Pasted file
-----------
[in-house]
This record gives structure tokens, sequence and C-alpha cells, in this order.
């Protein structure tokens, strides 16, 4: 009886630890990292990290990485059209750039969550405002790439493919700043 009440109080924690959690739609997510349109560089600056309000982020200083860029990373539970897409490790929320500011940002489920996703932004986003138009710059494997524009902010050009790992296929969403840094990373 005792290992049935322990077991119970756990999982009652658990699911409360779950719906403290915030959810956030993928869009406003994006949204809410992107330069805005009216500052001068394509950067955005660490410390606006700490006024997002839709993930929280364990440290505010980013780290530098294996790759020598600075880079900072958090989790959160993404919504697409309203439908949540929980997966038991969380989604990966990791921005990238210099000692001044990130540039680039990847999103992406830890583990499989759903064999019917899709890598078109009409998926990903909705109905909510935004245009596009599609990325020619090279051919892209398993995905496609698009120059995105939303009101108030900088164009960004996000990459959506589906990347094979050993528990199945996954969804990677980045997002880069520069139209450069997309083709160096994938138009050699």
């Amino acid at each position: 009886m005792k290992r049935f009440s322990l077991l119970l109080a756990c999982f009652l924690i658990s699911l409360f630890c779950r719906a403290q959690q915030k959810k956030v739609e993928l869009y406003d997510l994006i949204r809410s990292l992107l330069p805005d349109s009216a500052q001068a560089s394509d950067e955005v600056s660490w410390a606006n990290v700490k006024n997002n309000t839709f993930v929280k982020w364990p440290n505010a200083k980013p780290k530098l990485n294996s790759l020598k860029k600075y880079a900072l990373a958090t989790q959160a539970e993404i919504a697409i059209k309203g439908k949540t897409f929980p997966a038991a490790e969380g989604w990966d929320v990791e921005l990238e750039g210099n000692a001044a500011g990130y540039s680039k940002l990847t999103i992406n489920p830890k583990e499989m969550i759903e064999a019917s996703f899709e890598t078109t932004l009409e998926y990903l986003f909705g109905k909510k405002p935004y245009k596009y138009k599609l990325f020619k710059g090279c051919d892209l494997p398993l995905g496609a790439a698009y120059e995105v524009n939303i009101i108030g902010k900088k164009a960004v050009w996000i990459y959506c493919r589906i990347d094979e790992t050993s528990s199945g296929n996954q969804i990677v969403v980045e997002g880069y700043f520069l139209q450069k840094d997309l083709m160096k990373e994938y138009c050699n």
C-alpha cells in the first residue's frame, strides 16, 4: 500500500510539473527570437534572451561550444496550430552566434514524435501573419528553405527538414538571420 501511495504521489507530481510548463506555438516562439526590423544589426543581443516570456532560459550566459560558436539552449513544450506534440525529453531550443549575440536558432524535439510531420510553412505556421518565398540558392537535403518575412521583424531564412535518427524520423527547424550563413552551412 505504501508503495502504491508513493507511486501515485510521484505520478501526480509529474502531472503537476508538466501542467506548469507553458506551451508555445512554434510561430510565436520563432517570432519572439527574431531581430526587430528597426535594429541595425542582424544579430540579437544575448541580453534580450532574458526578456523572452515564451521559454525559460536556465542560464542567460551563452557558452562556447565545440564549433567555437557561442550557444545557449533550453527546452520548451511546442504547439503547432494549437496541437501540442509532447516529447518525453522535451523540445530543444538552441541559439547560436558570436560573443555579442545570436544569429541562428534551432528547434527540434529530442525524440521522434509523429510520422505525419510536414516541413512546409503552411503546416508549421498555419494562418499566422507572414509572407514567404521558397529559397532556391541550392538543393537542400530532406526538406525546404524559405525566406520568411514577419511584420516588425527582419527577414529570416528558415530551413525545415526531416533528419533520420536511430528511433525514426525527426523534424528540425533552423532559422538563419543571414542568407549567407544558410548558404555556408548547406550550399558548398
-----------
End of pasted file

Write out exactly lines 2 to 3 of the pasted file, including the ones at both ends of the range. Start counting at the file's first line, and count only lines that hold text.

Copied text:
This record gives structure tokens, sequence and C-alpha cells, in this order.
């Protein structure tokens, strides 16, 4: 009886630890990292990290990485059209750039969550405002790439493919700043 009440109080924690959690739609997510349109560089600056309000982020200083860029990373539970897409490790929320500011940002489920996703932004986003138009710059494997524009902010050009790992296929969403840094990373 005792290992049935322990077991119970756990999982009652658990699911409360779950719906403290915030959810956030993928869009406003994006949204809410992107330069805005009216500052001068394509950067955005660490410390606006700490006024997002839709993930929280364990440290505010980013780290530098294996790759020598600075880079900072958090989790959160993404919504697409309203439908949540929980997966038991969380989604990966990791921005990238210099000692001044990130540039680039990847999103992406830890583990499989759903064999019917899709890598078109009409998926990903909705109905909510935004245009596009599609990325020619090279051919892209398993995905496609698009120059995105939303009101108030900088164009960004996000990459959506589906990347094979050993528990199945996954969804990677980045997002880069520069139209450069997309083709160096994938138009050699």